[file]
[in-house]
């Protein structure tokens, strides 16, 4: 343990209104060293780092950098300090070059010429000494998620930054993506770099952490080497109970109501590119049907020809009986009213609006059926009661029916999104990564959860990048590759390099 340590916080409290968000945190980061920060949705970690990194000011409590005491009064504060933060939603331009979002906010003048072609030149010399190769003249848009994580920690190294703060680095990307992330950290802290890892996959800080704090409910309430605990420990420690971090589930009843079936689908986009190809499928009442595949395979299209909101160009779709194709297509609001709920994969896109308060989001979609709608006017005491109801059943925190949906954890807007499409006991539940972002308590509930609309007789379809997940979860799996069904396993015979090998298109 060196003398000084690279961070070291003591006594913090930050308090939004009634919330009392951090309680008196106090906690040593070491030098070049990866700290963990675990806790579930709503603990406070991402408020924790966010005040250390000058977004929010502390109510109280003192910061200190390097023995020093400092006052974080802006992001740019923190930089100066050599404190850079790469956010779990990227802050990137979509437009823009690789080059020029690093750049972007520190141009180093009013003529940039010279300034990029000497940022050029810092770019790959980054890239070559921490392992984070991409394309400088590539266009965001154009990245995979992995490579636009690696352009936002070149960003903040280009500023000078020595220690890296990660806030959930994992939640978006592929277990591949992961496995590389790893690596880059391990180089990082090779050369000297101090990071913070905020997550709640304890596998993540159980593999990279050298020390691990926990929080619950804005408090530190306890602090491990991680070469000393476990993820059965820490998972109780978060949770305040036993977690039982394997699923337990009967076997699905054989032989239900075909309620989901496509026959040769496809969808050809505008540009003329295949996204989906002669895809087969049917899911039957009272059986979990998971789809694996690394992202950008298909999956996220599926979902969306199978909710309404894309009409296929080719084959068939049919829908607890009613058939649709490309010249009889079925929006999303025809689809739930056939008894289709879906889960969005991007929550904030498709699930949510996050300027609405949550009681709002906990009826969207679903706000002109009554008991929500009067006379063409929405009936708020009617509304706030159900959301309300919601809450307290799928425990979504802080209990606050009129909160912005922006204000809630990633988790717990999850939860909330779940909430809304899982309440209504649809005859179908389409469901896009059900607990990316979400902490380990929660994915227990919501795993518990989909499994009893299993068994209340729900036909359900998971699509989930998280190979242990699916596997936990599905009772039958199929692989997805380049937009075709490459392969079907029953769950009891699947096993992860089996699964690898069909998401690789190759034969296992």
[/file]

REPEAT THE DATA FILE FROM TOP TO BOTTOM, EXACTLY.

[in-house]
């Protein structure tokens, strides 16, 4: 343990209104060293780092950098300090070059010429000494998620930054993506770099952490080497109970109501590119049907020809009986009213609006059926009661029916999104990564959860990048590759390099 340590916080409290968000945190980061920060949705970690990194000011409590005491009064504060933060939603331009979002906010003048072609030149010399190769003249848009994580920690190294703060680095990307992330950290802290890892996959800080704090409910309430605990420990420690971090589930009843079936689908986009190809499928009442595949395979299209909101160009779709194709297509609001709920994969896109308060989001979609709608006017005491109801059943925190949906954890807007499409006991539940972002308590509930609309007789379809997940979860799996069904396993015979090998298109 060196003398000084690279961070070291003591006594913090930050308090939004009634919330009392951090309680008196106090906690040593070491030098070049990866700290963990675990806790579930709503603990406070991402408020924790966010005040250390000058977004929010502390109510109280003192910061200190390097023995020093400092006052974080802006992001740019923190930089100066050599404190850079790469956010779990990227802050990137979509437009823009690789080059020029690093750049972007520190141009180093009013003529940039010279300034990029000497940022050029810092770019790959980054890239070559921490392992984070991409394309400088590539266009965001154009990245995979992995490579636009690696352009936002070149960003903040280009500023000078020595220690890296990660806030959930994992939640978006592929277990591949992961496995590389790893690596880059391990180089990082090779050369000297101090990071913070905020997550709640304890596998993540159980593999990279050298020390691990926990929080619950804005408090530190306890602090491990991680070469000393476990993820059965820490998972109780978060949770305040036993977690039982394997699923337990009967076997699905054989032989239900075909309620989901496509026959040769496809969808050809505008540009003329295949996204989906002669895809087969049917899911039957009272059986979990998971789809694996690394992202950008298909999956996220599926979902969306199978909710309404894309009409296929080719084959068939049919829908607890009613058939649709490309010249009889079925929006999303025809689809739930056939008894289709879906889960969005991007929550904030498709699930949510996050300027609405949550009681709002906990009826969207679903706000002109009554008991929500009067006379063409929405009936708020009617509304706030159900959301309300919601809450307290799928425990979504802080209990606050009129909160912005922006204000809630990633988790717990999850939860909330779940909430809304899982309440209504649809005859179908389409469901896009059900607990990316979400902490380990929660994915227990919501795993518990989909499994009893299993068994209340729900036909359900998971699509989930998280190979242990699916596997936990599905009772039958199929692989997805380049937009075709490459392969079907029953769950009891699947096993992860089996699964690898069909998401690789190759034969296992």